Florida developers who seek backers for their commercial real estate projects may be pleased to learn that investment firms have no problem getting into deals that banks might have to pass on. While government agencies like the Office of the Comptroller of Currency are taking great pains to oversee bank investment activities, other investors who aren't subject to such stringent regulations feel free to invest in a broader range of projects.
Bloomberg Markets points to self-reported data from major investment firms as evidence that tightly regulated banks may take a backseat to other options. Between 2012 and 2016, for instance, Blackstone, Apollo and Starwood all increased their property asset holdings by billions of dollars. Even though there are general concerns about overspending in such times of flagging economies, these institutions, colloquially known as shadow banks, may be more capable of absorbing any negative fallout, such as an anticipated market collapse.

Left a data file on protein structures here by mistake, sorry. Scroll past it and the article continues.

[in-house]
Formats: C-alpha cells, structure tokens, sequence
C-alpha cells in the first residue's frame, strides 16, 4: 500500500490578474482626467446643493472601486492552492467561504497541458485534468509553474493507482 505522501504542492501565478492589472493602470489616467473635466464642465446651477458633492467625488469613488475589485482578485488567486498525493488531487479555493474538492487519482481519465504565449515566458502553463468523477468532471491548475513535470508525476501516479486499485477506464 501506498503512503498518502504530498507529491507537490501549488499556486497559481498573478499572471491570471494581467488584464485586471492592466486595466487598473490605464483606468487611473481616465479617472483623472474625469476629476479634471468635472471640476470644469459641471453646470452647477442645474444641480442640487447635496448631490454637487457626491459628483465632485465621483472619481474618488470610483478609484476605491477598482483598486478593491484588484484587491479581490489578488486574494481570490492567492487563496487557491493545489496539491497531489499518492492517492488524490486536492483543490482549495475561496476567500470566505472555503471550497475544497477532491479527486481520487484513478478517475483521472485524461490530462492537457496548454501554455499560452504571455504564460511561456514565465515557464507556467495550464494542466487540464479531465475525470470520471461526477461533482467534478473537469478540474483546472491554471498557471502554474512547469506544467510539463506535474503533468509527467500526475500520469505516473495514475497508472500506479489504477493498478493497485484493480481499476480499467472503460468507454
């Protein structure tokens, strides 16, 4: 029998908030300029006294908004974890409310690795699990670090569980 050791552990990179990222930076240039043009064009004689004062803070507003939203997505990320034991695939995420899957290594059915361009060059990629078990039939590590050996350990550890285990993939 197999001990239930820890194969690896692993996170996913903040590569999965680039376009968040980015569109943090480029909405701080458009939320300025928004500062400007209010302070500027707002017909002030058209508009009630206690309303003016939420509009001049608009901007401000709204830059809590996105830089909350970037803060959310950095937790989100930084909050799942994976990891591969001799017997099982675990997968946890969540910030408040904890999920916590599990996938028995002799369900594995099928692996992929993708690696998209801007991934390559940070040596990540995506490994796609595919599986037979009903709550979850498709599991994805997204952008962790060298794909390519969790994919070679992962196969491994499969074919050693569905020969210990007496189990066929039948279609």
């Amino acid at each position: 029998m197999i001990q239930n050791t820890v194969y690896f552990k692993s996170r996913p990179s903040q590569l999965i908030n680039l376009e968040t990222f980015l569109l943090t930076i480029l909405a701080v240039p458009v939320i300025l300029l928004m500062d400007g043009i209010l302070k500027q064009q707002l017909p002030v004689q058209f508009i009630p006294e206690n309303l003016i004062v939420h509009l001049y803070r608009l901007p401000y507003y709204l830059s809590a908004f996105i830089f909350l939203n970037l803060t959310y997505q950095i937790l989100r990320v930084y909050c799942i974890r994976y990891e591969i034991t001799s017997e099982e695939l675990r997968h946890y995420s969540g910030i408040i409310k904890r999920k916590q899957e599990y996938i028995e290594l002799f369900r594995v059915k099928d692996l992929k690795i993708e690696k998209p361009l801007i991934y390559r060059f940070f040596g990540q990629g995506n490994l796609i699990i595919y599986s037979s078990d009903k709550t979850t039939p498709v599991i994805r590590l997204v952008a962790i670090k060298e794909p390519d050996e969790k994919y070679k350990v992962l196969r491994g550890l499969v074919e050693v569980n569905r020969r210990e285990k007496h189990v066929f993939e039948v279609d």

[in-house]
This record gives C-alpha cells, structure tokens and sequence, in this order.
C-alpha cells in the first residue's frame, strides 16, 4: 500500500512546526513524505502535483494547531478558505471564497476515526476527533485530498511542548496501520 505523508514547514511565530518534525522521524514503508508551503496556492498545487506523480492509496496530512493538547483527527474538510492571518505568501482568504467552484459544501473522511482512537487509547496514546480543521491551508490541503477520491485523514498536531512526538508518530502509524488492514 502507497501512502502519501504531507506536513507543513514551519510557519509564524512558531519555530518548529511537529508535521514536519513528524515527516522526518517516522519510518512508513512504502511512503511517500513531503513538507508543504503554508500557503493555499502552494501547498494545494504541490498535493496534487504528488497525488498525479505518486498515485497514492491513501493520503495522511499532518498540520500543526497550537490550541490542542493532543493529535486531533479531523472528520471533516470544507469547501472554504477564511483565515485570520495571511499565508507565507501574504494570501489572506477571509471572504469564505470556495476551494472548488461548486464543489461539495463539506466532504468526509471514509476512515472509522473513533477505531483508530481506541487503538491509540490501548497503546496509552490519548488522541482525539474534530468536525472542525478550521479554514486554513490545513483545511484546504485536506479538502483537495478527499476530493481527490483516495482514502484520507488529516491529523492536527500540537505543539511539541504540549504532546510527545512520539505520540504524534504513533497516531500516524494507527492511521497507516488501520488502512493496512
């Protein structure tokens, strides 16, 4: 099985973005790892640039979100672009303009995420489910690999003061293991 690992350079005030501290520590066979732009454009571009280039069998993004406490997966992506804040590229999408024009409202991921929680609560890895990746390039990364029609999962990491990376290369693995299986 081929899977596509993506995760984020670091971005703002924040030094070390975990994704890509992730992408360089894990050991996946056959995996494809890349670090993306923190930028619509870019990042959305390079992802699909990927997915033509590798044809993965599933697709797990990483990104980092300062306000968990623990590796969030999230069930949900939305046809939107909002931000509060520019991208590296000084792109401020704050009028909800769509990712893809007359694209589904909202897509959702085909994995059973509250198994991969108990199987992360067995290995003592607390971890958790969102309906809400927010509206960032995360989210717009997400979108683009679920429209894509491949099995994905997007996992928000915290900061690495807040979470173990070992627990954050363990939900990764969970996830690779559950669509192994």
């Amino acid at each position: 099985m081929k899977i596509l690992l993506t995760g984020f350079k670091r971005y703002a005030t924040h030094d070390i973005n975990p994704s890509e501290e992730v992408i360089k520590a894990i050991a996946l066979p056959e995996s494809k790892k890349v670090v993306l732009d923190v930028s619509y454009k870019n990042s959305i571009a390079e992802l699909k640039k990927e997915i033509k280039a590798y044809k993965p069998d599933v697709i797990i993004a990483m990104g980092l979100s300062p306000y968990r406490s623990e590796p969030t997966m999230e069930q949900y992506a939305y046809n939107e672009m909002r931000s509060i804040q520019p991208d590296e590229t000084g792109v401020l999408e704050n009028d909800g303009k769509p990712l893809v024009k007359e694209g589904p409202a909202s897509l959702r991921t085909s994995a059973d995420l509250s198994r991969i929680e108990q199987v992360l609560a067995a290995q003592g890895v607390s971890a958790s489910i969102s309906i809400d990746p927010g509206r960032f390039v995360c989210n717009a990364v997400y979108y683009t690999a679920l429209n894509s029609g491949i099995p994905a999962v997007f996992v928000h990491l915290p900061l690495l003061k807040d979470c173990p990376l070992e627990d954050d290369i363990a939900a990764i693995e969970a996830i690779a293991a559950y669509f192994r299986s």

In addition to enjoying the flexibility to invest in deals that traditional banks wouldn't deal with, shadow banks seem to be less choosy about the amounts they'll lend. Although some companies make notably bigger loans than banks do, they may also underwrite smaller projects with risky outcomes. Experts say that heightened regulatory climates might ensure that this situation persists for some time.
Although market climates may make it easier for companies to fund their CRE projects, it's still important to be cautious. Lenders who seem to offer favorable financial terms may not provide the same advantageous legal agreements that their bank counterparts might, and as novel loan sources become accessible, CRE property owners may see their contractual obligations change. Those who experience financial difficulties, for instance, could assume unexpected liabilities. Discussing lending options with an attorney could make it easier to ensure that a given deal is advisable.